Profiles: Robert Weiner // Roberts Surfboards
Photos by: Andrew Leggett / @leggettcreative
Words by: Mike C. / Editor
Location: Ventura, CA
While working for Casey McCrystal as a laminator in the early 1990's, Robert would moonlight on the weekends, shaping and glassing his own boards for his personal use.
"Probably the fifth or sixth board I shaped, I rode in the national championships," recalls Robert. He had won an NSSA title the year before surfing on a board McCrystal had shaped for him, and managed to win a second title that following year on the board he shaped for himself.
That was Robert's moment of realization. He thought, "Oh, wow. If I can win a nationals on my shape, I guess they're working."
Soon after, friends turned to Robert for orders, and his business began to blossom. In 1994, he shaped ten boards. By 2011, his reputation as a world class shaper had grown, and Robert was named Surfing Magazine's, Shaper of the Year.
The dimensions of every board Robert has ever shaped, going back to his very first one in May of '94, are meticulously logged in notebooks he keeps in the shop. The collection is a private time capsule of sorts, each book representing nearly 2,000 boards shaped and almost 25,000 total to date.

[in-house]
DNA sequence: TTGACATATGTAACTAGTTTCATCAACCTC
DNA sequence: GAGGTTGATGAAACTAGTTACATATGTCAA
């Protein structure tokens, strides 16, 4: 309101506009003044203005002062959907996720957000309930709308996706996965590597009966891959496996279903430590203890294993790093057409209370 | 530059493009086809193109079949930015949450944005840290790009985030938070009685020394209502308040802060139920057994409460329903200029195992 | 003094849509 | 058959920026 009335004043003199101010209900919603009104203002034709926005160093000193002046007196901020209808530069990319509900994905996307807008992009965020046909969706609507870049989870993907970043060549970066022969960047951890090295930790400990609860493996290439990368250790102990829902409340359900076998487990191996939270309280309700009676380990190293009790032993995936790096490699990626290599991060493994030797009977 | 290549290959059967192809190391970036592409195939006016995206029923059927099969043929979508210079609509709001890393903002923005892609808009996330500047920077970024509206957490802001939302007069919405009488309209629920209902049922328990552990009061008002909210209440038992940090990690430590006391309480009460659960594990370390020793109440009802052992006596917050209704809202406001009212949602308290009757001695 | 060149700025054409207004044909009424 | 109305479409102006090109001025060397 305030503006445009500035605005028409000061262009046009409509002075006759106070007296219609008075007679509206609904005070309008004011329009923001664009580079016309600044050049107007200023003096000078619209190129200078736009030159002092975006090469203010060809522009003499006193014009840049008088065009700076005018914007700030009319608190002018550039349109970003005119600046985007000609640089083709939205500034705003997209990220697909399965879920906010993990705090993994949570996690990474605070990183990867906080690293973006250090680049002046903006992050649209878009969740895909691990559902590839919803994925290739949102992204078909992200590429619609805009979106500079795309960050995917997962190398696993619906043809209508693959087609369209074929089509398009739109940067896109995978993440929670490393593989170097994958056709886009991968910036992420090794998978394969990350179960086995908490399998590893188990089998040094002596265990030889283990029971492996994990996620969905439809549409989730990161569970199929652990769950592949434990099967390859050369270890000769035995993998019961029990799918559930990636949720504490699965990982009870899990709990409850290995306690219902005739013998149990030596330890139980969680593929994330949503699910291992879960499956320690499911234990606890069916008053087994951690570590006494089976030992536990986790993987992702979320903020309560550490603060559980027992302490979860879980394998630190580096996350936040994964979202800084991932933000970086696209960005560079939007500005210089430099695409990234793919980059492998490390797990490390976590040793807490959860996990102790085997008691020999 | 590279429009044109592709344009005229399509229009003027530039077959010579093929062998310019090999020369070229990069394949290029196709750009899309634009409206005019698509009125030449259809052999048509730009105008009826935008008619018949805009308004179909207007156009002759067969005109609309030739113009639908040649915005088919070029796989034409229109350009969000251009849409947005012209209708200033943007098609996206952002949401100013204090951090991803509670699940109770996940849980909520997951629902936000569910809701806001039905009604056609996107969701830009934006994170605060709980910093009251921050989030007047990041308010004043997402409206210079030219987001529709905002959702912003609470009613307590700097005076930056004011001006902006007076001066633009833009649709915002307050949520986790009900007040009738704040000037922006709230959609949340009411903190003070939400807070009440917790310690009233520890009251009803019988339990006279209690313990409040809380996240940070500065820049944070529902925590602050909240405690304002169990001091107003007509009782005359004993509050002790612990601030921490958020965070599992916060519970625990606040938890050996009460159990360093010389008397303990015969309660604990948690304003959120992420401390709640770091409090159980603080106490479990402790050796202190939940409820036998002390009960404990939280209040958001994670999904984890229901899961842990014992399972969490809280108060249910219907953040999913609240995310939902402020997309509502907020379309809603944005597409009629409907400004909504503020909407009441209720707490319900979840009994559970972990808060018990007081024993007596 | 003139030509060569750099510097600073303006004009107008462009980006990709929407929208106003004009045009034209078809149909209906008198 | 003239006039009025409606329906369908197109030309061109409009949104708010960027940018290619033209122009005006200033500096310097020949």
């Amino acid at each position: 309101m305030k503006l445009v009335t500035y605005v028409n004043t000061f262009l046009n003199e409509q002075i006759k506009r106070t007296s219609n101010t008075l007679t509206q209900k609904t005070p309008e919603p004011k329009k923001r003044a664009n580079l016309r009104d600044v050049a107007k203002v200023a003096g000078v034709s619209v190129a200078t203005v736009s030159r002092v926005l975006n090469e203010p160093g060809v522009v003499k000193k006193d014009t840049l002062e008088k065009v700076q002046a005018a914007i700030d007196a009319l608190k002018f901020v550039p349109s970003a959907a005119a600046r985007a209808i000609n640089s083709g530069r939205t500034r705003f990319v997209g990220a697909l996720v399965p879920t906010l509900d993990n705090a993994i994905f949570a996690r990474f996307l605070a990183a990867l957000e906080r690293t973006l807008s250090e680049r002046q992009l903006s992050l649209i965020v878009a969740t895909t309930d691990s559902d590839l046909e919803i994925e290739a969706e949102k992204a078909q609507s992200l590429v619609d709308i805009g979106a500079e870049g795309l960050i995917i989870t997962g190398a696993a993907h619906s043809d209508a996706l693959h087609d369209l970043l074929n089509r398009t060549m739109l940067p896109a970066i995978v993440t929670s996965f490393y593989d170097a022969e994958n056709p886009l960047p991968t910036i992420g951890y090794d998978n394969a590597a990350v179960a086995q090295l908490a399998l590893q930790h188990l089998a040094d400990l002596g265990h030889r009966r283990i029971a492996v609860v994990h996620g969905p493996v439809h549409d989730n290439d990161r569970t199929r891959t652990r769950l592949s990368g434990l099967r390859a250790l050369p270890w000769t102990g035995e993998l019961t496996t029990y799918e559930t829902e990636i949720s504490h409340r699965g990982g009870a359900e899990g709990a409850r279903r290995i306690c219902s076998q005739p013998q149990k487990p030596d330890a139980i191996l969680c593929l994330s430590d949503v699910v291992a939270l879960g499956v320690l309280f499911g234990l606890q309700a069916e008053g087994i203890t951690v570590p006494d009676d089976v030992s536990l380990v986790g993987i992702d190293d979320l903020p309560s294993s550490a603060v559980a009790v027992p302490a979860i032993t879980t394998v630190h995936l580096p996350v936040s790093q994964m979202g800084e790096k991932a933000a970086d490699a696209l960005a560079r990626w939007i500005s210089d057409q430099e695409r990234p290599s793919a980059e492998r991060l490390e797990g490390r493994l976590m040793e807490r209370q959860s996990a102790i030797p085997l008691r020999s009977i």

Thumbing through several of the pages was like taking a walk down surfboard memory lane, recalling the many styles and trends of high performance board design over the last twenty-plus years.
During our visit, Robert's team rider, Tommy McKeown, came by the shop to pick up a new step up for his trip to Hawaii. Tommy, like many on Robert's team, is a young, local standout who's been working with Robert for years and currently competes in the Junior Pros.
"My dream has always been to nurture young talent, give them guidance, and build surfboards with them," says Robert of his relationship with Tommy and the other team riders. "I love the kids. I love their energy. I love surfing with the young kids and watching them evolve, and seeing the stoke on their face when they win heats."
Our tour of Robert's shop ended with a preview of a new fin set up he's been working on called, the Twonzer. At first glance, it looks like a variation of a quad setup. However, the closer you look at how the fin boxes have been clustered together, as well as the angle of the front fins, the Twonzer has the potential to become so much more.
As Robert describes it, "I developed these fins over the course of four months of testing a bunch of different styles and fin placements. It started out as twin fins and little bonzer fins up front. I then started increasing the front fins, and decreasing the back fins just a little bit to give it a nice release, yet still maintain the drive of a twin fin. The back fins are much bigger than a normal Tri-fin, but smaller than a typical twin fin. The front fins have a lot of angle in them, about 12 degrees. They work really well together; the back fins are giving it the drive while the front fins give it the hold and the pivot with the angle in there."